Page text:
Noah looks down at the hand held out at him, then back up to the man making the gesture. He straightens his back, takes his glasses off, and pinches two fingers at the bridge of his nose in a moment of stressed contemplation. “Do your other buyers know it's encrypted?”

However, all the travel east has had me on radio silence. It feels like it's been forever since we last corresponded, and that's my fault. But, I caught wind of a mutually-familiar rumor and ran into an old friend of ours while I was in Colorado, so it's not a total loss.

He was in our network, but worked for Leon. I'm sure you remember him?
Unfortunately, he passed away rather suddenly. Cancer had strung him out quite a while, but he had other arrangements in mind. I'm of the belief he may have suffered considerably in his final days.

“It— it doesn't matter,” Noah’s contact splutters. “You got what we agreed on or what?”

“I thought you had other buyers, because I'm not interested.” Noah eyes the younger man up and down and takes a step forward across crumbling plaster flakes and broken glass. “Unless you can drop the price?”

Noah’s contact eyes the laptop, then looks back again with a need to crane his neck up now that Noah is so close (and so tall). “Half,” is a quick concession. One made out of desperation, and Noah looks down the laptop in the bag.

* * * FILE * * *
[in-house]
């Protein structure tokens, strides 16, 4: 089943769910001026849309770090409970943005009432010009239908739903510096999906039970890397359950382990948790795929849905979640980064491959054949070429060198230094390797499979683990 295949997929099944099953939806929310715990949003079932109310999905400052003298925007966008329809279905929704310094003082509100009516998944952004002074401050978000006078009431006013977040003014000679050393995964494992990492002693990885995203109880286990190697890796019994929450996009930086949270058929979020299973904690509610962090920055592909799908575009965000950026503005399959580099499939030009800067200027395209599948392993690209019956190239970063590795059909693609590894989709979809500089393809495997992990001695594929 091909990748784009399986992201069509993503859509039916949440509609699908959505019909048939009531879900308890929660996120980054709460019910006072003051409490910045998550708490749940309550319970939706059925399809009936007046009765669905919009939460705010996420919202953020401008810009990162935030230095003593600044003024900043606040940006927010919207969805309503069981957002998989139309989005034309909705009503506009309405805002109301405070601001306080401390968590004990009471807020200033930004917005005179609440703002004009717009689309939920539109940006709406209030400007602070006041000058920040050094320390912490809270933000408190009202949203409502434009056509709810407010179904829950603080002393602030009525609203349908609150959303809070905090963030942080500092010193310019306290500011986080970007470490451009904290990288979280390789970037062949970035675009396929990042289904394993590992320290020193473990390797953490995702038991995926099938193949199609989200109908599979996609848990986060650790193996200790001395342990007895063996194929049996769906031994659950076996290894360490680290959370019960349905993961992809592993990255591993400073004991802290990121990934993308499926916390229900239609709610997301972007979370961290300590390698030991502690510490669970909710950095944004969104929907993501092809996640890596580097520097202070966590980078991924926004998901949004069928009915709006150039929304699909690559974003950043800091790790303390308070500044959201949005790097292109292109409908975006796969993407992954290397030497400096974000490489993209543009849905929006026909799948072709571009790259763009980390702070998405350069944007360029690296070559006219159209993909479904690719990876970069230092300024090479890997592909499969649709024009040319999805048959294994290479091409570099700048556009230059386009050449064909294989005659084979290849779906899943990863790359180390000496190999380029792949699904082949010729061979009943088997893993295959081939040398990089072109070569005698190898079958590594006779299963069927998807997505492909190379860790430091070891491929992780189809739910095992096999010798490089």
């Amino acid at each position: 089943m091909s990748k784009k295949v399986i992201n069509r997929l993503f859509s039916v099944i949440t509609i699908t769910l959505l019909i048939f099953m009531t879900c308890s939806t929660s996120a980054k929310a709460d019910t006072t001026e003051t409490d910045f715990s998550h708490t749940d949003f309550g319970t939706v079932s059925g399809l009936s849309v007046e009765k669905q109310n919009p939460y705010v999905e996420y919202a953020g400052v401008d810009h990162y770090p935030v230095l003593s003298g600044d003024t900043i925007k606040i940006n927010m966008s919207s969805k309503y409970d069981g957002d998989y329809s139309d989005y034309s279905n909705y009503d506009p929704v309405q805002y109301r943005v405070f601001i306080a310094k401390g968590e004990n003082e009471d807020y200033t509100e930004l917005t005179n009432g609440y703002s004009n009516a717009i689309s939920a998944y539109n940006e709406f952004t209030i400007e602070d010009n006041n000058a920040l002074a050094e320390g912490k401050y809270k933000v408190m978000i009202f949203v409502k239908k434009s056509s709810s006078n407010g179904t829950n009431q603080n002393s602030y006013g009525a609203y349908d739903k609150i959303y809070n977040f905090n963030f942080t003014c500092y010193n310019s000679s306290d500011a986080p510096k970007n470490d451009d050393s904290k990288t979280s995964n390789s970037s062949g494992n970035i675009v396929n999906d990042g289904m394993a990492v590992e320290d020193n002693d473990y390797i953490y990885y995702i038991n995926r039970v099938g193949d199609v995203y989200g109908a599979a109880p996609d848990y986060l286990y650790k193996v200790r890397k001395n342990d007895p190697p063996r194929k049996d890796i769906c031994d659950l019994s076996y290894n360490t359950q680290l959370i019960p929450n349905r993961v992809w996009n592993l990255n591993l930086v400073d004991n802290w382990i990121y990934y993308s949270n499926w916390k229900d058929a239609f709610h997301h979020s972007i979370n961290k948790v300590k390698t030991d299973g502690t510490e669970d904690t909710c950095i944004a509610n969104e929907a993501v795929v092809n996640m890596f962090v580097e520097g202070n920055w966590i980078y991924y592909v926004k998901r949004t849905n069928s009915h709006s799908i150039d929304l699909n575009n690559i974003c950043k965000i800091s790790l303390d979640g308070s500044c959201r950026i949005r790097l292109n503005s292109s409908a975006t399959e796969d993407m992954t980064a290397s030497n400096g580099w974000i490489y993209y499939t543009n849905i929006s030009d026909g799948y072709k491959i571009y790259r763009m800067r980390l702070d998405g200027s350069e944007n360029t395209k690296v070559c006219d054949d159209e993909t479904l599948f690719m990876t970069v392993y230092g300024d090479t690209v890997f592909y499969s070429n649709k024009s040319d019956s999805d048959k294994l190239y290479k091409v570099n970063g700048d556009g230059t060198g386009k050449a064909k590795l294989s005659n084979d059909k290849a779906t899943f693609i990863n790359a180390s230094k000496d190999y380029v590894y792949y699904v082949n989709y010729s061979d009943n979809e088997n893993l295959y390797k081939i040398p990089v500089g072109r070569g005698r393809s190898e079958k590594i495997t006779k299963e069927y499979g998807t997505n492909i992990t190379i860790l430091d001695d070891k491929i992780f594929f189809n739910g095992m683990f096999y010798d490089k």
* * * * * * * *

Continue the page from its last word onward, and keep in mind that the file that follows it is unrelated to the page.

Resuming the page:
“Half,” he agrees quietly.

In spite of my traveling, I keep coming back here to Washington. The people out this way remind me of characters from old westerns; running the gamut between stubborn and independent to charismatic and unpredictable. It would take a miracle to make all of this orderly.
And yet, here I am trying to make it work. I may pine for the way things used to be, but I know better than to try and repeat the mistakes of the past.

At least… I do now.

The laptop bag is practically shoved into Noah’s hands and in return Noah reaches into his jacket and pulls out a wrinkled paper bag around a bundle of money. “Fifteen thousand,” Noah explains, the money having little intrinsic value where he is. “Try not to spend it all in one place once you get back to Osaka.”

His contact flinches, looking surprised. “How did you…” he half-interestedly asks, flipping through the stack of bills.

“Kansai accent,” Noah offhandedly remarks, checking the laptop and the bag. “But you're not Yamagato.”

His contact shakes his head no, but doesn't expand on the idea.

“You should probably go,” Noah suggests, slinging the laptop bag over one shoulder. “Before your employers notice you're missing.”

But, as much as things change, they also seem to stay the same. I wonder if you feel the same way, when you give yourself time to reflect.

I can't say whether your mother would be proud of what you've accomplished. But I’m certain at least one person is.

Ted Barnes

July 9, 2016

Rochester, NY